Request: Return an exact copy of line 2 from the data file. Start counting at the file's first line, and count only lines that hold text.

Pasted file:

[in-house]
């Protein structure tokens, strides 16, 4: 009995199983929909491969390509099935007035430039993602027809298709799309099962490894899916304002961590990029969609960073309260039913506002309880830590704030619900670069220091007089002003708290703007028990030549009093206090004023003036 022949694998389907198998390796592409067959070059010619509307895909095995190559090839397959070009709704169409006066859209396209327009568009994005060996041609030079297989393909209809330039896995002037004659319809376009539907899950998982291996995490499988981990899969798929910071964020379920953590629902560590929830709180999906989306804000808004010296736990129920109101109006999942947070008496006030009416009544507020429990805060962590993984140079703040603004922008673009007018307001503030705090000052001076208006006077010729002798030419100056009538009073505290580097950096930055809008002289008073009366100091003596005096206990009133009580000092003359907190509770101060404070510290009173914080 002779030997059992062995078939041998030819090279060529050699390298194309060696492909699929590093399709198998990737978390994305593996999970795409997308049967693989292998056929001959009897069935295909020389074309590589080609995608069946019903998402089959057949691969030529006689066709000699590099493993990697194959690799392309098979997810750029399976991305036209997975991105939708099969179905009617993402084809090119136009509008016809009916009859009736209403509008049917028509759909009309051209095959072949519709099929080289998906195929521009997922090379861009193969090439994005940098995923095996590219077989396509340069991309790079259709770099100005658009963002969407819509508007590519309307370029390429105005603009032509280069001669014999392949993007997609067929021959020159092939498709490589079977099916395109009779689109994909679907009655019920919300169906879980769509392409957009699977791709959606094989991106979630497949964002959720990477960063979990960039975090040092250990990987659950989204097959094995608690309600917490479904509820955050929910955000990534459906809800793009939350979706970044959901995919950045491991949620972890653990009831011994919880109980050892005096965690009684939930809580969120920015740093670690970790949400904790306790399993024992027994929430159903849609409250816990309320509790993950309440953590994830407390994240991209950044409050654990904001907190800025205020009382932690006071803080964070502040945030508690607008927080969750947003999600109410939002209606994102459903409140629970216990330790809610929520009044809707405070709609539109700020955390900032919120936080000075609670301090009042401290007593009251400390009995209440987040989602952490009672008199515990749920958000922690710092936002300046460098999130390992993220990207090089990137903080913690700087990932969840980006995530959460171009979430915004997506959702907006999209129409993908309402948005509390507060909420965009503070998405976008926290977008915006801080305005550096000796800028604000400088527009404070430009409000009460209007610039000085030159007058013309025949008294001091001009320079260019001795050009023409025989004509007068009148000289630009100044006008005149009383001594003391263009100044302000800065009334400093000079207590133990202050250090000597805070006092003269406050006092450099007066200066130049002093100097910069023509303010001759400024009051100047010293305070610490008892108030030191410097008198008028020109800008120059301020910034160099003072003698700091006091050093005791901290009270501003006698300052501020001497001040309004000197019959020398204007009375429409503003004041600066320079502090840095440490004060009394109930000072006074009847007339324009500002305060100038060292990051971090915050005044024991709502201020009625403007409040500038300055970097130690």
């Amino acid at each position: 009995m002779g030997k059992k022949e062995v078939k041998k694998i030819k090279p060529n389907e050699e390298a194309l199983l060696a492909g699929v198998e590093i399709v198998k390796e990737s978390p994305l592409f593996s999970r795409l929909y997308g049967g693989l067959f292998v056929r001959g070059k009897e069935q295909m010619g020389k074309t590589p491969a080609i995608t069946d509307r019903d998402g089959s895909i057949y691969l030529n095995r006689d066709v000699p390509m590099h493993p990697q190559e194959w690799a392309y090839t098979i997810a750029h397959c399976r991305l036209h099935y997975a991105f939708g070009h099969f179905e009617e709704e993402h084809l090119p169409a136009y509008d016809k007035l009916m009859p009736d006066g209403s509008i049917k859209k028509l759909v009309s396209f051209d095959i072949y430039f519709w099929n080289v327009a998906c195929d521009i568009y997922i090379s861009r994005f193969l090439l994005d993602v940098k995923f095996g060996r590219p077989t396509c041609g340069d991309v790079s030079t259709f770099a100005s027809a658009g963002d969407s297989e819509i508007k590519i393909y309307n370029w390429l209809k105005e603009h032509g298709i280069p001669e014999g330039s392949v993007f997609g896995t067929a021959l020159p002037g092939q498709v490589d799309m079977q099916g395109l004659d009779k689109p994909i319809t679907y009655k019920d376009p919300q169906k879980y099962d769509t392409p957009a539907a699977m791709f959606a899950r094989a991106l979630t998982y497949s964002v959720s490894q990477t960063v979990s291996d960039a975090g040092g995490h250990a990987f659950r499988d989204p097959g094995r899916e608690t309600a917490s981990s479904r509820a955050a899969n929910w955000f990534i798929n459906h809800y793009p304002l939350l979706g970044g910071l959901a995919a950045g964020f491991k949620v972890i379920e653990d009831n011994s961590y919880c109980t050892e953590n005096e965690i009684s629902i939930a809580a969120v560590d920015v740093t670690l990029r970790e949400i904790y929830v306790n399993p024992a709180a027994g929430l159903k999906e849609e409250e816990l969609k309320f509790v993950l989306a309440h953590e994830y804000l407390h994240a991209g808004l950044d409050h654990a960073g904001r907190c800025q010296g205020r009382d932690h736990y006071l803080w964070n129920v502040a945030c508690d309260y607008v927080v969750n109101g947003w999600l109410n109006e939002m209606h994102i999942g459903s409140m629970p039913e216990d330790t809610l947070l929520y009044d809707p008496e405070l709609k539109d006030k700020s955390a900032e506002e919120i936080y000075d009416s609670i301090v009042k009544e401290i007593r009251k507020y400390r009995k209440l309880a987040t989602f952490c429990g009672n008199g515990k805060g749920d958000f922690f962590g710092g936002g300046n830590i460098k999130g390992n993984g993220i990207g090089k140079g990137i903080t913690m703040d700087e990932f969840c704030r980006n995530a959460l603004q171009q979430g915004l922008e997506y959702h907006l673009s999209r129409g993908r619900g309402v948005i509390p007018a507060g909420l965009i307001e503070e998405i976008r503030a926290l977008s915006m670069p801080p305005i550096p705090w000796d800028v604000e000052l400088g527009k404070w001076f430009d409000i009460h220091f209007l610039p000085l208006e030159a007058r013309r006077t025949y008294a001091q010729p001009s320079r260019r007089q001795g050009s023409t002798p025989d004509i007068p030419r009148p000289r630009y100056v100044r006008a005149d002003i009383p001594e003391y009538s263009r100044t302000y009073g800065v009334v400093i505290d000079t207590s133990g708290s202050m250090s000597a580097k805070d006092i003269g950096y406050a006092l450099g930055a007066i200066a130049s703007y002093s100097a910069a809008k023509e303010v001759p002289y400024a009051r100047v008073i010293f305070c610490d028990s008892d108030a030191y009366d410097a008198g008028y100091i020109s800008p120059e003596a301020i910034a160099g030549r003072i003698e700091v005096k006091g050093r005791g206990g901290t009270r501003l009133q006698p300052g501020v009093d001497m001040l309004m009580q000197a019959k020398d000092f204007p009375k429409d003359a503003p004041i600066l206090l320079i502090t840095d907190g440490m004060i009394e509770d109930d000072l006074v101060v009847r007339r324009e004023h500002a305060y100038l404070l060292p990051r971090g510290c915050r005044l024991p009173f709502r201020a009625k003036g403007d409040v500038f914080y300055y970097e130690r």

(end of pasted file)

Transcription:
């Protein structure tokens, strides 16, 4: 009995199983929909491969390509099935007035430039993602027809298709799309099962490894899916304002961590990029969609960073309260039913506002309880830590704030619900670069220091007089002003708290703007028990030549009093206090004023003036 022949694998389907198998390796592409067959070059010619509307895909095995190559090839397959070009709704169409006066859209396209327009568009994005060996041609030079297989393909209809330039896995002037004659319809376009539907899950998982291996995490499988981990899969798929910071964020379920953590629902560590929830709180999906989306804000808004010296736990129920109101109006999942947070008496006030009416009544507020429990805060962590993984140079703040603004922008673009007018307001503030705090000052001076208006006077010729002798030419100056009538009073505290580097950096930055809008002289008073009366100091003596005096206990009133009580000092003359907190509770101060404070510290009173914080 002779030997059992062995078939041998030819090279060529050699390298194309060696492909699929590093399709198998990737978390994305593996999970795409997308049967693989292998056929001959009897069935295909020389074309590589080609995608069946019903998402089959057949691969030529006689066709000699590099493993990697194959690799392309098979997810750029399976991305036209997975991105939708099969179905009617993402084809090119136009509008016809009916009859009736209403509008049917028509759909009309051209095959072949519709099929080289998906195929521009997922090379861009193969090439994005940098995923095996590219077989396509340069991309790079259709770099100005658009963002969407819509508007590519309307370029390429105005603009032509280069001669014999392949993007997609067929021959020159092939498709490589079977099916395109009779689109994909679907009655019920919300169906879980769509392409957009699977791709959606094989991106979630497949964002959720990477960063979990960039975090040092250990990987659950989204097959094995608690309600917490479904509820955050929910955000990534459906809800793009939350979706970044959901995919950045491991949620972890653990009831011994919880109980050892005096965690009684939930809580969120920015740093670690970790949400904790306790399993024992027994929430159903849609409250816990309320509790993950309440953590994830407390994240991209950044409050654990904001907190800025205020009382932690006071803080964070502040945030508690607008927080969750947003999600109410939002209606994102459903409140629970216990330790809610929520009044809707405070709609539109700020955390900032919120936080000075609670301090009042401290007593009251400390009995209440987040989602952490009672008199515990749920958000922690710092936002300046460098999130390992993220990207090089990137903080913690700087990932969840980006995530959460171009979430915004997506959702907006999209129409993908309402948005509390507060909420965009503070998405976008926290977008915006801080305005550096000796800028604000400088527009404070430009409000009460209007610039000085030159007058013309025949008294001091001009320079260019001795050009023409025989004509007068009148000289630009100044006008005149009383001594003391263009100044302000800065009334400093000079207590133990202050250090000597805070006092003269406050006092450099007066200066130049002093100097910069023509303010001759400024009051100047010293305070610490008892108030030191410097008198008028020109800008120059301020910034160099003072003698700091006091050093005791901290009270501003006698300052501020001497001040309004000197019959020398204007009375429409503003004041600066320079502090840095440490004060009394109930000072006074009847007339324009500002305060100038060292990051971090915050005044024991709502201020009625403007409040500038300055970097130690």